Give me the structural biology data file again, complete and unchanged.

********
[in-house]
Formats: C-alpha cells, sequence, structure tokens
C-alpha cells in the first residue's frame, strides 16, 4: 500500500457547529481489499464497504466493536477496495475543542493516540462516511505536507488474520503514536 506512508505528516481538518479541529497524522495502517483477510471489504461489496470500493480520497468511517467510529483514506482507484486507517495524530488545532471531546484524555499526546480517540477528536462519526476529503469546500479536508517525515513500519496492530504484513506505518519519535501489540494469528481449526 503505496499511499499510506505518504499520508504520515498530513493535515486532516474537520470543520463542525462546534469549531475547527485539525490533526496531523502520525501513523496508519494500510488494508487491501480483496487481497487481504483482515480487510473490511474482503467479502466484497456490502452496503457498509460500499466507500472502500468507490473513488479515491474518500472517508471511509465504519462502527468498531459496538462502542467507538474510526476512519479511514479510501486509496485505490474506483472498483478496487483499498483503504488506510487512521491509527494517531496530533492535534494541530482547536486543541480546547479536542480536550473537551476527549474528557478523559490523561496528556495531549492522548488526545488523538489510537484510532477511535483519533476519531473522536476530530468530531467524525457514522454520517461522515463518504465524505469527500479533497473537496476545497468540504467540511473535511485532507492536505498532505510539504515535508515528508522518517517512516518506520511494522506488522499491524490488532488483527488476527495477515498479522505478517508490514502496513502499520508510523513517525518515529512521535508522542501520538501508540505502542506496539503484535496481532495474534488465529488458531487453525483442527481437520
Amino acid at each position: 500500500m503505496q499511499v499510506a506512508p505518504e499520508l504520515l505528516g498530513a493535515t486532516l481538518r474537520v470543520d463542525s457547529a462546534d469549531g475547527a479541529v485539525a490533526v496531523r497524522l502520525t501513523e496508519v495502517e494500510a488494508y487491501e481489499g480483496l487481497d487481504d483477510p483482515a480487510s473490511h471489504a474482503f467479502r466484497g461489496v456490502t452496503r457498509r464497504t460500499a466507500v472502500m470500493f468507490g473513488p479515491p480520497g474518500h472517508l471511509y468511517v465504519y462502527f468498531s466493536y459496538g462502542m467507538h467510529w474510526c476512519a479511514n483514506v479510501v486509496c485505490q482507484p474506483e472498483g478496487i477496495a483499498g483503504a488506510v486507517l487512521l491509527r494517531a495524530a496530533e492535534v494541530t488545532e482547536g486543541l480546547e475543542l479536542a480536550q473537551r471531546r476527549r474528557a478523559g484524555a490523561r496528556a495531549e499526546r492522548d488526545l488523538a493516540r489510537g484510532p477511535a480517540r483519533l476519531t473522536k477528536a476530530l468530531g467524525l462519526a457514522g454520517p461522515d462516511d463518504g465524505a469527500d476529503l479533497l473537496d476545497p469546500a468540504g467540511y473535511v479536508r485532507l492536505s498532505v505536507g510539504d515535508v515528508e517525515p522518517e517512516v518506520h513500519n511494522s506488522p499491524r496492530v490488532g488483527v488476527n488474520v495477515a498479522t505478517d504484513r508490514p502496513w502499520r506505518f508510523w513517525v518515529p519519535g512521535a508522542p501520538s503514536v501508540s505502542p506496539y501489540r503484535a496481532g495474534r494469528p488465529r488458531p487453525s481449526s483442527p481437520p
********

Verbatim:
[in-house]
Formats: C-alpha cells, sequence, structure tokens
C-alpha cells in the first residue's frame, strides 16, 4: 500500500457547529481489499464497504466493536477496495475543542493516540462516511505536507488474520503514536 506512508505528516481538518479541529497524522495502517483477510471489504461489496470500493480520497468511517467510529483514506482507484486507517495524530488545532471531546484524555499526546480517540477528536462519526476529503469546500479536508517525515513500519496492530504484513506505518519519535501489540494469528481449526 503505496499511499499510506505518504499520508504520515498530513493535515486532516474537520470543520463542525462546534469549531475547527485539525490533526496531523502520525501513523496508519494500510488494508487491501480483496487481497487481504483482515480487510473490511474482503467479502466484497456490502452496503457498509460500499466507500472502500468507490473513488479515491474518500472517508471511509465504519462502527468498531459496538462502542467507538474510526476512519479511514479510501486509496485505490474506483472498483478496487483499498483503504488506510487512521491509527494517531496530533492535534494541530482547536486543541480546547479536542480536550473537551476527549474528557478523559490523561496528556495531549492522548488526545488523538489510537484510532477511535483519533476519531473522536476530530468530531467524525457514522454520517461522515463518504465524505469527500479533497473537496476545497468540504467540511473535511485532507492536505498532505510539504515535508515528508522518517517512516518506520511494522506488522499491524490488532488483527488476527495477515498479522505478517508490514502496513502499520508510523513517525518515529512521535508522542501520538501508540505502542506496539503484535496481532495474534488465529488458531487453525483442527481437520
Amino acid at each position: 500500500m503505496q499511499v499510506a506512508p505518504e499520508l504520515l505528516g498530513a493535515t486532516l481538518r474537520v470543520d463542525s457547529a462546534d469549531g475547527a479541529v485539525a490533526v496531523r497524522l502520525t501513523e496508519v495502517e494500510a488494508y487491501e481489499g480483496l487481497d487481504d483477510p483482515a480487510s473490511h471489504a474482503f467479502r466484497g461489496v456490502t452496503r457498509r464497504t460500499a466507500v472502500m470500493f468507490g473513488p479515491p480520497g474518500h472517508l471511509y468511517v465504519y462502527f468498531s466493536y459496538g462502542m467507538h467510529w474510526c476512519a479511514n483514506v479510501v486509496c485505490q482507484p474506483e472498483g478496487i477496495a483499498g483503504a488506510v486507517l487512521l491509527r494517531a495524530a496530533e492535534v494541530t488545532e482547536g486543541l480546547e475543542l479536542a480536550q473537551r471531546r476527549r474528557a478523559g484524555a490523561r496528556a495531549e499526546r492522548d488526545l488523538a493516540r489510537g484510532p477511535a480517540r483519533l476519531t473522536k477528536a476530530l468530531g467524525l462519526a457514522g454520517p461522515d462516511d463518504g465524505a469527500d476529503l479533497l473537496d476545497p469546500a468540504g467540511y473535511v479536508r485532507l492536505s498532505v505536507g510539504d515535508v515528508e517525515p522518517e517512516v518506520h513500519n511494522s506488522p499491524r496492530v490488532g488483527v488476527n488474520v495477515a498479522t505478517d504484513r508490514p502496513w502499520r506505518f508510523w513517525v518515529p519519535g512521535a508522542p501520538s503514536v501508540s505502542p506496539y501489540r503484535a496481532g495474534r494469528p488465529r488458531p487453525s481449526s483442527p481437520p